Even if you mark prices on your items, yard sale goers are always looking for the best deal they can get. Be prepared for offers less than you’ve marked or even lesser offers on bundles of items. It’s up to you whether to accept an offer or not, but I say it’s always nice to let buyers have a bundle deal, one that works for both you and the buyer.
If the goal of having a yard sale is to declutter your home, don’t take anything you’re trying to sell back inside, even if you don’t sell it. When the yard sale is over, load up whatever is left and take it straight to a donation center.
Keeping in mind that everything you don’t sell is going to be donated, 2-3 hours before you plan to end the yard sale, reduce your prices. Most buyers arrive early in the morning so they can get first pick of what you’re selling, so traffic will slow down later in the day. But if you reduce your prices, the sales will keep rolling in. In fact, some buyers will come in the morning for first pick and then return later in the day to see what’s left at reduced prices.
We changed our adult clothing price from $1 per piece to $0.50 per piece, at about 3 hours before the end of the yard sale, and we were able to keep selling right up until the end. This helped put a little more money in our pockets and also created less stuff that we had to haul to our local donation center after the yard sale.
7. Start Early
Be prepared to start super early. Yard sale goers will start arriving as soon as daylight hits. Get up about 2 hours earlier than sunrise and start getting your items out and ready for buyers. No matter how early we start, we’re usually still putting items out at least an hour after buyers start arriving. And keep in mind that most sales occur earlier in the day, so the more you have out, the more sells you’re going to make.
8. Invite a friend
The more stuff you have to offer at a yard sale, the more successful it’s going to be because there’s more to attract buyers. Inviting a friend or family member to join your yard sale and sale items of their own, will not only help both of you declutter, but it will provide a larger variety of items for buyers to choose from. If you’re up to it, maybe even try making it a neighborhood sale.
If you don’t advertise your yard sale, people won’t know about it. It’s not necessary to advertise a week ahead of time and it really only takes 1-2 days. If you live in an area where there’s not a lot of traffic, then you may want to put some signs up 2 days before. On the other hand, if you live in a high traffic area, simply put up some signs the afternoon before the yard sale. It’s ideal to advertise by at least 2 or 3 pm the day before your yard sale. That way, evening traffic heading home from work will get the chance to see your signs.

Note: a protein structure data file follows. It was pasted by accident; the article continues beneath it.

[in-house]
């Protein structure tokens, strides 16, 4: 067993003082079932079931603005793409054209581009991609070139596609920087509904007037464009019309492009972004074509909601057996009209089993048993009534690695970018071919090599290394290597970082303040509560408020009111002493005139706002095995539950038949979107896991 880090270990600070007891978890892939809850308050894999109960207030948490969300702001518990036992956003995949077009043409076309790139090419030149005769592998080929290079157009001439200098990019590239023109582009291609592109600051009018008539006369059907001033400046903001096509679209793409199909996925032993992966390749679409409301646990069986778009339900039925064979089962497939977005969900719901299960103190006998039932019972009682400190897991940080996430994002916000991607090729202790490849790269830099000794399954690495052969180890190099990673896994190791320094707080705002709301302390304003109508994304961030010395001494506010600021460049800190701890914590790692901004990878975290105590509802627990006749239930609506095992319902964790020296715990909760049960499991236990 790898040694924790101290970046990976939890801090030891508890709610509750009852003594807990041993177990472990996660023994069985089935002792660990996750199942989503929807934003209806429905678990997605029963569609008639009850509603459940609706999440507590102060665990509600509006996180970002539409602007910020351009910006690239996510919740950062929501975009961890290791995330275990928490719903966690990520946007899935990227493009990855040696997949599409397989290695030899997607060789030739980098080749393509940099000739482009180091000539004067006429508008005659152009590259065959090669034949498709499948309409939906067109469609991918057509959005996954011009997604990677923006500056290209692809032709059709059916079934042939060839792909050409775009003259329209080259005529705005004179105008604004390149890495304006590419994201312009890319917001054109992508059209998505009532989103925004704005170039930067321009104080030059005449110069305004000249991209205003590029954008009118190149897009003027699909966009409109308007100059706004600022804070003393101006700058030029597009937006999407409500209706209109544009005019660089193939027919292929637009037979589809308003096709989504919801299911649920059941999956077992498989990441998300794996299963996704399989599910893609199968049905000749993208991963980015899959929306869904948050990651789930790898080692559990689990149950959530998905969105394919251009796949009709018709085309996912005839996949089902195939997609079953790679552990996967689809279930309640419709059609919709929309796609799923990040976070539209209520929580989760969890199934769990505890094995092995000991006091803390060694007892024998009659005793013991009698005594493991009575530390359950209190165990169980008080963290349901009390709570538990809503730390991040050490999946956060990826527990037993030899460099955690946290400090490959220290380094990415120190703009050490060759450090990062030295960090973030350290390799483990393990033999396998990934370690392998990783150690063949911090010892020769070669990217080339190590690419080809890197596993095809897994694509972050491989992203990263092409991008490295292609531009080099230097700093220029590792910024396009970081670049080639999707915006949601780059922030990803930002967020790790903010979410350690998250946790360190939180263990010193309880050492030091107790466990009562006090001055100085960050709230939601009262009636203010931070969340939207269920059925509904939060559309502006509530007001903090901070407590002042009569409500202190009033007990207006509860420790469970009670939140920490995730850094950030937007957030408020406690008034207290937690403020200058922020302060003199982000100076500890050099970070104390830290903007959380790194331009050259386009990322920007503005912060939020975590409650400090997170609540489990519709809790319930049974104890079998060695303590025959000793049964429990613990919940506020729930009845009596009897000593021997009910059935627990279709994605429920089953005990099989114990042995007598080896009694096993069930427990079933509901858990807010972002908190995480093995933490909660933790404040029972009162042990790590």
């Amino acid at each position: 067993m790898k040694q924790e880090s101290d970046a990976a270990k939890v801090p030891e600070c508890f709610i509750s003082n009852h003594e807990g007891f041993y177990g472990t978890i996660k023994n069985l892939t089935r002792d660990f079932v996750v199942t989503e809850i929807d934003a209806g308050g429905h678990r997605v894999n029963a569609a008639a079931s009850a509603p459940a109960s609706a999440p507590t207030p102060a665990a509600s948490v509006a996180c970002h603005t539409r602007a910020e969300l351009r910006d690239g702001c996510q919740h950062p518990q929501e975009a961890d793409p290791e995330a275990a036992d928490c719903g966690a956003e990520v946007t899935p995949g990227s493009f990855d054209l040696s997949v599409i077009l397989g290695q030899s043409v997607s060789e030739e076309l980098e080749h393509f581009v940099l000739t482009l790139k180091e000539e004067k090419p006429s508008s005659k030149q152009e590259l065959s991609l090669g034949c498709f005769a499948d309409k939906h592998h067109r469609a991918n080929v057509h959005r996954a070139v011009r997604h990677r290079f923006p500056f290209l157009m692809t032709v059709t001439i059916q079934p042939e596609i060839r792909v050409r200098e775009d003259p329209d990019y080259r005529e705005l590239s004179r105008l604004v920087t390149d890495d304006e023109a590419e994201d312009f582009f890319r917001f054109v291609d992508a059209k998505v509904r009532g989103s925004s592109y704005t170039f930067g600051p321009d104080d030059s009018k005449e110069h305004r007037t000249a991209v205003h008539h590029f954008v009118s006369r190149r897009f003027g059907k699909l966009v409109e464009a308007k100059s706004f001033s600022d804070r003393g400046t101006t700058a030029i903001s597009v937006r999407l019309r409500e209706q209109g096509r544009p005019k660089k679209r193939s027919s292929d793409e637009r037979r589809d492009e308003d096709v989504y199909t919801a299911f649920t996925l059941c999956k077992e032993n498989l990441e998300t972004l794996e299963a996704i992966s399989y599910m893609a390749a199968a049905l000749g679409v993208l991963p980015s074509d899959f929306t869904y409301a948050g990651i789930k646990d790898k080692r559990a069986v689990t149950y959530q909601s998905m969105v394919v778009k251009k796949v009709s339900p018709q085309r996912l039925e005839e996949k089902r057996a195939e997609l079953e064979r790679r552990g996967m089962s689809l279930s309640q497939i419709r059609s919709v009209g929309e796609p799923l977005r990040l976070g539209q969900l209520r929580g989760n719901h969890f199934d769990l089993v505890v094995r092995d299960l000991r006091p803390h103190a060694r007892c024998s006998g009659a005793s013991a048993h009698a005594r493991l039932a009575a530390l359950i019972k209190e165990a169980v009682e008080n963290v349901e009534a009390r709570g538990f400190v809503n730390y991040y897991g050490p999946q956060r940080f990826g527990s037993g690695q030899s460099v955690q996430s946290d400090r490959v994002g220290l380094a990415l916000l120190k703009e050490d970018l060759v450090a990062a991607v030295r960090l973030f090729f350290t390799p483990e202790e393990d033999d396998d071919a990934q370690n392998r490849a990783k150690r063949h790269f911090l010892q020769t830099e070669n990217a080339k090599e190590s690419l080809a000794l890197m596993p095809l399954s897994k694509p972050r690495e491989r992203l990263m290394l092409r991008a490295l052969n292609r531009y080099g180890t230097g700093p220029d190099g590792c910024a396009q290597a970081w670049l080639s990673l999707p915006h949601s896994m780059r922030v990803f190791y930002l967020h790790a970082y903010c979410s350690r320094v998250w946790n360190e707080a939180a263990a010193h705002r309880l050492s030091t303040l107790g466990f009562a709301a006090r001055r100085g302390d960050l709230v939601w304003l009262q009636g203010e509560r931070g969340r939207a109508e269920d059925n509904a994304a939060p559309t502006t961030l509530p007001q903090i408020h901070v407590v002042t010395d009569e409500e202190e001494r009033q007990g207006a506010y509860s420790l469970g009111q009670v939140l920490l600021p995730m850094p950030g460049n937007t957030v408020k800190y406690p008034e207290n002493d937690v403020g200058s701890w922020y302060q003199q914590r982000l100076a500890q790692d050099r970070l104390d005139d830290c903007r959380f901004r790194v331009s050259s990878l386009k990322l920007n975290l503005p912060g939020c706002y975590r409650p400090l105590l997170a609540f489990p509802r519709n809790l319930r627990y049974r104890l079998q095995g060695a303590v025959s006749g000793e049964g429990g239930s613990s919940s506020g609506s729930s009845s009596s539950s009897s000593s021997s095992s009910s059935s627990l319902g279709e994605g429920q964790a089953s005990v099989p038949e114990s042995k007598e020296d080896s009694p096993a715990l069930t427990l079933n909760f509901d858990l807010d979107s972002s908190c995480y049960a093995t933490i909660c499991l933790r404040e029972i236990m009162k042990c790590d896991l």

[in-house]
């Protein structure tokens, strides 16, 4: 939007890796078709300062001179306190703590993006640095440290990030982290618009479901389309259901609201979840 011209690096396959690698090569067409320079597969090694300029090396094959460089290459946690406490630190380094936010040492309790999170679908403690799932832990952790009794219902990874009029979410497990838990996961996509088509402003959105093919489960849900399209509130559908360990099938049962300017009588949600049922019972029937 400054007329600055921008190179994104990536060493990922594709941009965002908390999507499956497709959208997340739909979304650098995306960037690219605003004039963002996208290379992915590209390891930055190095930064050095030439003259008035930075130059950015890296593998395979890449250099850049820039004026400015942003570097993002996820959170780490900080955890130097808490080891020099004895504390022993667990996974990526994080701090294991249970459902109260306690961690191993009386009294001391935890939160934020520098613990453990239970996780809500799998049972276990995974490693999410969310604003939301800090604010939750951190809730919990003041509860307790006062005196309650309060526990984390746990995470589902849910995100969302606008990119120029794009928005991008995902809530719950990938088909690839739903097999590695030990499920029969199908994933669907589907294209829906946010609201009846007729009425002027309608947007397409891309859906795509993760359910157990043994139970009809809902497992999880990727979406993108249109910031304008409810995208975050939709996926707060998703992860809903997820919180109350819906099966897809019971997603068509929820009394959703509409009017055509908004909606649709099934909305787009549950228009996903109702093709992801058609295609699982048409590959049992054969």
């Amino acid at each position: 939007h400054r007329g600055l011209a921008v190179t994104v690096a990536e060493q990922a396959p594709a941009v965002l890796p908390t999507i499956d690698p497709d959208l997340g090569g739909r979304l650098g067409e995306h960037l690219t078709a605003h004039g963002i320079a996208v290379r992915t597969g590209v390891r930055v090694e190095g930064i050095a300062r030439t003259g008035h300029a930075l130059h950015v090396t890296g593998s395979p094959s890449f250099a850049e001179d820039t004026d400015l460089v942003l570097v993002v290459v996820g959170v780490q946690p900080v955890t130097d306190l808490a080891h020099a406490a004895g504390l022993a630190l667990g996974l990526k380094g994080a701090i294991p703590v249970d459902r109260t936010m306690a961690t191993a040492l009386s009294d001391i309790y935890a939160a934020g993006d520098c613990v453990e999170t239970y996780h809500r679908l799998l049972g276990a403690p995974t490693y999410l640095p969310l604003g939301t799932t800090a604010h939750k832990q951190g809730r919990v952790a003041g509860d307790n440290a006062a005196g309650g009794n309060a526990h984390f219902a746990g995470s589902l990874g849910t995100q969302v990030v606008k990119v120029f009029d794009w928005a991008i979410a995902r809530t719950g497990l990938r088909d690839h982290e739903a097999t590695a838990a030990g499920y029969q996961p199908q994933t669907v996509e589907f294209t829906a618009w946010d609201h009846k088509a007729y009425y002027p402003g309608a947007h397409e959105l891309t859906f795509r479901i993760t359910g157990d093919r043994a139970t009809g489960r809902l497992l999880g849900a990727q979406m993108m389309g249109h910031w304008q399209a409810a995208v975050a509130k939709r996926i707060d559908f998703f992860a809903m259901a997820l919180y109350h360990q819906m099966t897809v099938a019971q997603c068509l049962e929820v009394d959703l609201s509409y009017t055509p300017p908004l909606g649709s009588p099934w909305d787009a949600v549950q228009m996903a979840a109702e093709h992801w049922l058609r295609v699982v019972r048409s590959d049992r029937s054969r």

Be sure to advertise at busy intersections and especially at the end of your street. You have to guide buyers to your home with your signs. Elaborate signs aren’t necessary, but just make sure your signs are visible to drivers. We usually have a few weather proof signs and then a few homemade posters.
10. Offer free cold water
In general, most yard sales are in the summer time and that means hot weather. It’s something simple, but offering free cold water to yard sale goers is a nice gesture. Fill a cooler with ice and bottles of water, and offer it to buyers as they pay. Not everyone will accept, but those who do will certainly appreciate the offer. This was the first year we tried this and noticed that after providing water, a lot of buyers went back to look some more and many bought more stuff.
Put these 10 tips to use and you will definitely have a successful yard sale. You can easily make upwards of a few hundred dollars in just a matter of hours. This past weekend we got up at 5 am to be ready for buyers at 7 am. When things slowed at about 1:30 pm, we took down our signs/advertising and loaded up everything that was left, to take to our local donation center. In just that short amount of time we made over $600! I’d say that’s a pretty nice payoff and icing on the cake after the benefit of decluttering our home.
*These tips are ones that personally work for me, but may not work for all. I am only sharing my own experiences and opinions are 100% my own. Please see this blog’s full policies and disclosure here.